With Hopscotch we said, “This is what we want it to look like, this is how we want it to work”. Firstly we did this on paper and then we turned it into the app. We showed it to some people and we were wrong about somethings so we had to go back and fix it. We put out product releases every month and a lot of times the changes we release for the app are new ideas but some are fixes to old things that we thought would work but were wrong about
Just like with all aspects of our learning, it’s trial and error and not being afraid to make mistakes.
Mistakes are a cool thing that you can learn from, we make a lot of them and should be encouraged.Most important thing is to put your ideas out there because sometimes we have this saying, “It’s a feature not a bug”
We’ll put something out there very quickly, and think oh you know its not perfect but we’ll go back and fix it and people like the part that we were going to go back and fix so we just keep it.
How many lines of code do you think you’ve written?
Jocelyn- It’s a pretty large code base- Hundreds of Thousands!!!!
How many lines of Objective C would go into a Hopscotch block of code?
Jocelyn- Around 20 but there’s so much else in the rest of the structure, that once we define how a block works then we separate each.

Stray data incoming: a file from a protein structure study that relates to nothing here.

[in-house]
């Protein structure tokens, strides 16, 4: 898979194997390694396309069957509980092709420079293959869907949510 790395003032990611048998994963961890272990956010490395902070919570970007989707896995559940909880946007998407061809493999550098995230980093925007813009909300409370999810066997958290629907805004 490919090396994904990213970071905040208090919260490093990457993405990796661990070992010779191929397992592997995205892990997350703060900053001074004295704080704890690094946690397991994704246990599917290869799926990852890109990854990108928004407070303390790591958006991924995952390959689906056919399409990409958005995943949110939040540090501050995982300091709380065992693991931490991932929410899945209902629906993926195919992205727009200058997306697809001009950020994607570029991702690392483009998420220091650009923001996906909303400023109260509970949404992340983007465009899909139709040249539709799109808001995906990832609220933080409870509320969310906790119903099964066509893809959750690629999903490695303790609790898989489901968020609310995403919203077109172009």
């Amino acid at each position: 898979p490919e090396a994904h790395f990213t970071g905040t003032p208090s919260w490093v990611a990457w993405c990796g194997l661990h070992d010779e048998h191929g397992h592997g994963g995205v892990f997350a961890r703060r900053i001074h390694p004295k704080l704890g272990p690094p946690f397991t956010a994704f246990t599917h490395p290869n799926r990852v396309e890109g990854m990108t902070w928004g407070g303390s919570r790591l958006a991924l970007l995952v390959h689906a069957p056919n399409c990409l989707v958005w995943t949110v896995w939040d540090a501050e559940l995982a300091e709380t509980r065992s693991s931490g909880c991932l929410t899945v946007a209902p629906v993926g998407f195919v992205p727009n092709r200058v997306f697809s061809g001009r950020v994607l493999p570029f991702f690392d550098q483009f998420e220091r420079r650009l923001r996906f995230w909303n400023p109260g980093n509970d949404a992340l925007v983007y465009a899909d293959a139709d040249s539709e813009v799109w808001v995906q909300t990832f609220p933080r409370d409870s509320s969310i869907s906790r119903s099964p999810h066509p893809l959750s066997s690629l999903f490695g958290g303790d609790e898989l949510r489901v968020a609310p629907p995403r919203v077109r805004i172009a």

Is there the possibility to be able to see inside a project?
Liza- We actually open sourced some of our code recently, so it is possible to see inside what it looks like.
Jocelyn- You can also send a file as an email to someone and it sends as a .json file which if you open in a text editor you can see the code.
Then it was Liza’s turn to pose a question to the students
How many of you want to go home and tell your parents what you did today?
Followed with a challenge- This evening or over the weekend tell someone about what you built today and try working on something together- we’ve found that the most fun we’ve had when working with Hopscotch is when we work together.
“Tell someone else and work on a project together”
Thank you to Jocelyn & Liza for inspiring our students and supporting them in their first steps into learning to code.
Often as educators we are wondering how to further develop critical thinking and problem solving skills whilst encouraging learners to be independent and curious.
Have you ever built a digital poem, created art in the style of a master or animated science?
Learning to code offers transformative approaches to addressing these vital skills and can pave the way for the next generation to solve some of the worlds greater challenges, changing the world one block of code at a time.
At our MakerShare students guided parents & teachers through the creations they had made throughout the week-the goal to teach one thing to someone else.
Developing digital leaders through learning to code!
EU Code Week 2014 began a new story of collaboration and creativity which will continue to inspire as we embed web literacies and coding engagements into our curricula…
Look out for Scratch Flat Cat as it travels around the world.